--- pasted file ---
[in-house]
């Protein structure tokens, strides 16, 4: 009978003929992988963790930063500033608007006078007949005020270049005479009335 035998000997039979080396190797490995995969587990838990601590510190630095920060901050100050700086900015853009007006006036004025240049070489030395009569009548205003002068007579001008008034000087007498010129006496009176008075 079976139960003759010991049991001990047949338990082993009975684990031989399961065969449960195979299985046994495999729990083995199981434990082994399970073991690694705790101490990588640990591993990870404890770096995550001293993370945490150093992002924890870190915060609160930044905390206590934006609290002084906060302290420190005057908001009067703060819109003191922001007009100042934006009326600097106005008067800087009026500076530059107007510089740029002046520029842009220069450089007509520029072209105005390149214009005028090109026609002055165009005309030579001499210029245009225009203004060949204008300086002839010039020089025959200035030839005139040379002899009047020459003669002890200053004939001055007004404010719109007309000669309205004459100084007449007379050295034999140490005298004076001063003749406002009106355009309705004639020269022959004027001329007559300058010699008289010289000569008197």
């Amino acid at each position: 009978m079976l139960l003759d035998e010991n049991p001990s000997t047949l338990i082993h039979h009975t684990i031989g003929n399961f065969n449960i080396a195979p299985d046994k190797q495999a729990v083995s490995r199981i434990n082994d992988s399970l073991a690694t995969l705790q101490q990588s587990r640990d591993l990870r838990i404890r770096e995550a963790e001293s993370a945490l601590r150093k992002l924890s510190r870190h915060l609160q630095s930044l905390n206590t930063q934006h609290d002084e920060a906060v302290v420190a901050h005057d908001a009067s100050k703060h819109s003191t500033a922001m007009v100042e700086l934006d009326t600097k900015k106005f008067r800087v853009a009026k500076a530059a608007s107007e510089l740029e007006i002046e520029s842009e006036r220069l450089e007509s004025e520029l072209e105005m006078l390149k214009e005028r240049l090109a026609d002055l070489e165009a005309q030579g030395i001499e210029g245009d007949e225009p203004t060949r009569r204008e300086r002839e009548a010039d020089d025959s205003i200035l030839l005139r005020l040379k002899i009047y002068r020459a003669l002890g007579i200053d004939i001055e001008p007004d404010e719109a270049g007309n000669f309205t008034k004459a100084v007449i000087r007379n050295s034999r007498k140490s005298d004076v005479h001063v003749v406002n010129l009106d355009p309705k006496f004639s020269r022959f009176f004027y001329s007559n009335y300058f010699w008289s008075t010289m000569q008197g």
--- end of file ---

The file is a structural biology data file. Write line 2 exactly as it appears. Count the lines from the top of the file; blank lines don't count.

């Protein structure tokens, strides 16, 4: 009978003929992988963790930063500033608007006078007949005020270049005479009335 035998000997039979080396190797490995995969587990838990601590510190630095920060901050100050700086900015853009007006006036004025240049070489030395009569009548205003002068007579001008008034000087007498010129006496009176008075 079976139960003759010991049991001990047949338990082993009975684990031989399961065969449960195979299985046994495999729990083995199981434990082994399970073991690694705790101490990588640990591993990870404890770096995550001293993370945490150093992002924890870190915060609160930044905390206590934006609290002084906060302290420190005057908001009067703060819109003191922001007009100042934006009326600097106005008067800087009026500076530059107007510089740029002046520029842009220069450089007509520029072209105005390149214009005028090109026609002055165009005309030579001499210029245009225009203004060949204008300086002839010039020089025959200035030839005139040379002899009047020459003669002890200053004939001055007004404010719109007309000669309205004459100084007449007379050295034999140490005298004076001063003749406002009106355009309705004639020269022959004027001329007559300058010699008289010289000569008197």